Here are the best places to have kushiyaki in Tokyo.
- OMOIDE YOKOCHO (Memory Lane) | Shinjuku
For a long stretch of kushiyaki pubs and stalls
What to order: Leek wrapped in bacon, Pork belly, Chicken meatballs
Price range: 250 to 350 Yen ($2.25 to $3.14)
When: 15:30 – 24:00 Daily
Where: 160-0023 Nishishinjuku, Tokyo
- YAKITORI IMAI | Sendagi
For a wide selection of wine to complement juicy and flavorful kushiyaki
What to order: White asparagus, Liver and strawberry, Chicken tail
Price range: 1,000 to 5,000 Yen ($8.99 to $44.93)
When: 11:00 – 14:00; 18:00 – 22:00 Daily except Mondays
Where: 2-29-4 Sendagi, Bunkyo-ku, Tokyo
- UCHIDA | Katsushika
For affordable kushiyaki loved by locals
What to order: Kashira, Nikomi, Shiro
Price range: 150 to 500 Yen ($1.35 to $4.49)
When: 11:30 – 14:30; 17:30 – 22:00
Where: 1-18-8 Nakamiseshoutengai, Tateishi, Katsushika, Tokyo
8. Soba Noodles
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There is a curious way to eating soba, also known as buckwheat noodles. Soba is served either chilled with dipping sauce or in hot broth – chicken or fish broth. If you’re used to ramen and other kinds of noodle soup, you might find it weird to be eating cold noodles, but it is a must-try.
What makes soba unique is that the noodles actually impart flavor to the broth. As a cold dish, the buckwheat flavor complements the dip, which is usually of a sesame base.
There are several ways of soba preparation as there are several ways to enjoy it too – quick and slurpy or ceremoniously but still slurpy.
Here are the best places to have soba noodles in Tokyo.
- KANDA MATSUYA | Chiyoda
For soba that locals describe as “legendary”
What to order: Curry soba, Goma soba, Tempura soba
Price range: 1,000 to 3,000 Yen ($9.01 to $27.02)
When: 11:00 – 20:00 Mon – Fri; 11:00 – 19:00 Sats and PHs; Closed on Suns
Where: 1-13 Kanda Sudacho, Chiyoda-Ku, Tokyo
- HONMURA AN | Roponggi
For soba worth traveling half the globe for
What to order: Uni soba, Grilled fu, Avocado salad
Price range: 800 to 2,000 Yen ($7.21 to $18.01)
When: 12:00 – 15:00; 17:30 – 22:00 Daily except Mondays
Where: 7-14-18 Roponggi, Minato-ku, Tokyo
- YUSUI | Chofu-shi
For homemade soba
What to order: Tempura soba, Nine-fold soba, Tempura
Price range: 600 to 2,000 Yen ($5.40 to $18.01)
When: 10:30 – 17:00 Daily except Thursdays
Where: 5-9-1 Jindaijimoto Cho, Chofu, Tokyo
9. Okonomiyaki (Japanese pancakes)
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Okonomiyaki is a mouthful to say and an even bigger mouthful to explain. Is it a Japanese pancake? Is it a Japanese pizza? But then, “okonomiyaki”, when loosely translated, means “grilled as you like it”. So, what in the actual heavens is okonomiyaki?
Imagine a pancake that is comprised of mouthwatering layers: a layer of batter, of cabbage, and of meat (usually strips of pork belly) or seafood. Interspersed in those layers are green onions, and on top is a thick okonomiyaki sauce sometimes adorned with grated cheese and bonito flakes. The layers are grilled as you would grill a burger patty. The end result? A filling and nutritious snack that is hard to find elsewhere.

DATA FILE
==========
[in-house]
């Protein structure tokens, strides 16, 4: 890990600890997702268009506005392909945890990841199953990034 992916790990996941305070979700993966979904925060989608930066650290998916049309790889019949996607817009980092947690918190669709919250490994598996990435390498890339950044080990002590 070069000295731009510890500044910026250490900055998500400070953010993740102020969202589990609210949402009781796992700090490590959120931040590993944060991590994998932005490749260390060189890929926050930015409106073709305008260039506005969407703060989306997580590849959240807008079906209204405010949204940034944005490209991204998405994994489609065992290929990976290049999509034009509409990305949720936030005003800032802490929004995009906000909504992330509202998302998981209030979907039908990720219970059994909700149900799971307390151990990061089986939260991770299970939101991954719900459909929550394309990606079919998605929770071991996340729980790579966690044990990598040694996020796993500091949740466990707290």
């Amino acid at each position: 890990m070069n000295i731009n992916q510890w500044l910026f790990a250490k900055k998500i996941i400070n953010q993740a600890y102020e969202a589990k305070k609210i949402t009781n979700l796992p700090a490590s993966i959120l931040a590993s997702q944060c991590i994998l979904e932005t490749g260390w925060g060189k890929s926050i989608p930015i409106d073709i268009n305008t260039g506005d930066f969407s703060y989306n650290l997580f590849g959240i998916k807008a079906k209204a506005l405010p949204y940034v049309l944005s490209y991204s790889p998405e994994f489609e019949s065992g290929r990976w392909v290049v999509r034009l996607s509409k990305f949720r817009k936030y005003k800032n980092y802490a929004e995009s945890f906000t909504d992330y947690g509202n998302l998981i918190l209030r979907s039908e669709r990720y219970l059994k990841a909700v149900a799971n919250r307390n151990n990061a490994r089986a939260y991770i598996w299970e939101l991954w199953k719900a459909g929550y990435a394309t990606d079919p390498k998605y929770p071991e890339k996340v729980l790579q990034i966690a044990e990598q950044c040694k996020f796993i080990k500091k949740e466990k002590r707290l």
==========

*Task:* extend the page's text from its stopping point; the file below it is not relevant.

Here are the best places to have okonomiyaki in Tokyo.
- SAKURATEI | Harajuku
For fluffy okonomiyaki topped with a secret sauce
What to order: Sakura yaki, Seafood yaki, Kaisen monja
Price range: 800 to 1,500 Yen ($7.09 to $13.29)
When: 11:00 – 24:00 Daily
Where: 3-20-1 Jingumae, Shibuya, Tokyo
- USHIO | Roppongi
For wildly popular healthy okonomiyaki
What to order: Oyster yaki, Tamago, Dumplings
Price range: 1,000 to 4,000 Yen ($8.86 to $35.45)
When: 18:00 – 24:00 Weekdays; 17:30 – 23:00 Weekends
Where: 3-10-9 Roppongi, Minato, Tokyo
- OSAKA KITCHEN | Ginza
For when you want to make your own okonomiyaki
What to order: Wagyu beef teppanyaki, Okonomiyaki, Seafood teppanyaki
Price range: 4,000 to 6,000 Yen ($35.45 to $53.18)
When: 17:00 – 22:30 Weekdays; 17:00 – 22:00 Saturdays; Closed on Sundays
Where: 2F Great Building, 4-14-19 Ginza, Chuo, Tokyo
10. Matcha Desserts
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It doesn’t come as a surprise that serious foodies fly all the way to Japan just to sample authentic matcha desserts. Japan, after all, is the birthplace of matcha – one of the hottest dessert trends in the foodiesphere. It’s amazing how that green tea powder can be transformed into many kinds of desserts, but leave it to the Japanese to figure it out.
If you’ve never tried matcha, you should know that it’s an acquired taste. You are hit by a strange grass-y flavor which evolves beautifully into a distinctly subtle sweetness. There is a wealth of selection of matcha desserts in Tokyo such as ice cream, cream puffs, croissants and mousse.
Here are the best places to have matcha desserts in Tokyo.
- MARUNOUCHI CAFE KAI | Marunouchi
For mouthwatering matcha tiramisu
What to order: Matcha tiramisu, Cheesecake, Matcha ice cream
Price range: 400 to 900 Yen ($3.55 to $7.98)
When: 07:00 – 23:00 Weekdays; 09:00 – 22:00 Weekends and Holidays
Where: 1F KITTE, 2-7-1 Marunouchi, Chiyoda, Tokyo
- CHA NO IKEDAYA | Shinjuku
For the best matcha soft serve
What to order: Matcha soft serve, Matcha cream puffs, Frozen yogurt
Price range: 250 to 500 Yen ($2.22 to $4.43)
When: 10:00 – 22:00 Daily
Where: Odakyu Ace South Building, 1-1 Nishishinjuku, Shinjuku, Tokyo
- MORINOEN SWEETS SHOP | Ningyocho
For an unusual matcha beer
What to order: Houjicha parfait, Matcha beer, Mihashi
Price range: 400 to 950 Yen ($3.55 to $8.42)
When: 09:00 – 19:00 Weekdays; 12:00 – 17:00 Weekends
Where: 2-4-9 Nihonbashi-Ningyocho, Chuo-ku, Tokyo